Children who receive a vaccine to prevent blood and ear infections are reducing the spread of pneumonia to the rest of the population, especially to their grandparents and other older adults.
The results published in the New England Journal of Medicine found that vaccinating infants against pneumococcal bacteria since 2000 has reduced overall hospitalisation due to pneumonia by more than 10 per cent. In children under age 2 this reduction in hospitalisation was as great as 40 per cent.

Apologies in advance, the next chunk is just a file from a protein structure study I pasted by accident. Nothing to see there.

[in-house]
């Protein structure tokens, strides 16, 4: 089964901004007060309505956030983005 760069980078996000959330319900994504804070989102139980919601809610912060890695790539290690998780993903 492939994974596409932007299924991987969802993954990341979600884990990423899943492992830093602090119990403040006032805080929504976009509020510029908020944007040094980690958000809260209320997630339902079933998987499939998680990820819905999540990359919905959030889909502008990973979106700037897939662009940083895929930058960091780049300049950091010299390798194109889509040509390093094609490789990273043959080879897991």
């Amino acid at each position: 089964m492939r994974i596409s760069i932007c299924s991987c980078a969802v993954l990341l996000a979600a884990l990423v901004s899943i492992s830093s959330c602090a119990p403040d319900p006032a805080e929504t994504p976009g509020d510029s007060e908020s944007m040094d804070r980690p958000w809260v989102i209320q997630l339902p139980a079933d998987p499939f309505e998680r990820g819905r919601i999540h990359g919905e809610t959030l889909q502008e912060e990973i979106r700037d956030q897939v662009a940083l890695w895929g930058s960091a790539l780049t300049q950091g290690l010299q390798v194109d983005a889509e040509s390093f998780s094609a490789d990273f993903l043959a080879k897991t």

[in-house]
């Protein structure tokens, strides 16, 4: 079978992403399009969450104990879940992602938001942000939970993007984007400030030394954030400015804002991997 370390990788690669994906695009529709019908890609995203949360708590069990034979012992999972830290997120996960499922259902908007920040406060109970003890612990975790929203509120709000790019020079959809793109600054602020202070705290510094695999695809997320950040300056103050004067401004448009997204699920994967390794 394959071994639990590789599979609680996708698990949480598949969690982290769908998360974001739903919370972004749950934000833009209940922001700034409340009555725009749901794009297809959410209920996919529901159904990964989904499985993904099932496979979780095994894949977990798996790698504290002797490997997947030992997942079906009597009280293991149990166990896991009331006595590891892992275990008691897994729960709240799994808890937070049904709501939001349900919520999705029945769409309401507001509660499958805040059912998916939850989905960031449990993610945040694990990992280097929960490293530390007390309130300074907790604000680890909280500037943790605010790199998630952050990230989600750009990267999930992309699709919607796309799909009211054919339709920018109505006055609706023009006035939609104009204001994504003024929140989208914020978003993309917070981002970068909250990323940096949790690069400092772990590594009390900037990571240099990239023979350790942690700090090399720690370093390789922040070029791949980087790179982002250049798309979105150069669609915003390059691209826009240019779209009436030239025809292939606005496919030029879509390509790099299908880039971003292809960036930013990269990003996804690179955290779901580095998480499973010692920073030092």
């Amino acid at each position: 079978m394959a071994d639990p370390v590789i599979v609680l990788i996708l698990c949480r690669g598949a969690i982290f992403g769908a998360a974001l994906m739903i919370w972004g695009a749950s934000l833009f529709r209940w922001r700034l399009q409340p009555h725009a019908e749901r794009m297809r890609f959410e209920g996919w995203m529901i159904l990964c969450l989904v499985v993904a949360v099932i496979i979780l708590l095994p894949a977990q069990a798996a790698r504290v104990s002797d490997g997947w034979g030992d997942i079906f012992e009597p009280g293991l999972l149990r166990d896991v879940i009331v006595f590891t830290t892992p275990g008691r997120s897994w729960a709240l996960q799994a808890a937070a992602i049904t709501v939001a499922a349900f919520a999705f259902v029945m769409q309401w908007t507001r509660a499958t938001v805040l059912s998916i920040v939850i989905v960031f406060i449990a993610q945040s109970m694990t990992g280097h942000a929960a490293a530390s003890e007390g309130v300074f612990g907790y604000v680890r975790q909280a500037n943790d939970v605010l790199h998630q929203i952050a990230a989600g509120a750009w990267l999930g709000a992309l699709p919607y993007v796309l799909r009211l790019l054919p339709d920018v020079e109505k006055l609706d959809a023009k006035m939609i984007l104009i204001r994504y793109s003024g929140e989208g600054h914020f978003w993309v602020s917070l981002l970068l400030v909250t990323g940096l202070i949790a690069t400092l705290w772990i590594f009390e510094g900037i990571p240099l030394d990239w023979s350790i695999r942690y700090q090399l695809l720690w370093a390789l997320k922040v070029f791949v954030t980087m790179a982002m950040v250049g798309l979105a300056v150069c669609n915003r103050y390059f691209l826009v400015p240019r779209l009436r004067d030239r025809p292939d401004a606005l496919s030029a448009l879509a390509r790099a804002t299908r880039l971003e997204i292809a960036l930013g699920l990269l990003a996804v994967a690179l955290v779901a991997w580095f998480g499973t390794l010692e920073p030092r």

The researchers looked at a large database for hospitalisation from pneumonia from 1997 to 2009 in the USA. This showed a long-term pattern of how the vaccine pneumococcal conjugate (PCV7 or Prevnar) has affected pneumonia rates since 2000, when children first started being vaccinated.
PCV7 was developed to protect children against seven types of pneumococcal bacteria that cause serious blood and spinal infections, sometimes death. The bacteria are also well known as a leading cause of lung and ear infections in young children.
Dr Marie Griffin, lead author of the study, says, “The protective effect we saw in older adults, who do not receive the vaccine but benefit from vaccination of infants, is quite remarkable. It is one of the most dramatic examples of indirect protection or herd immunity we have seen in recent years.”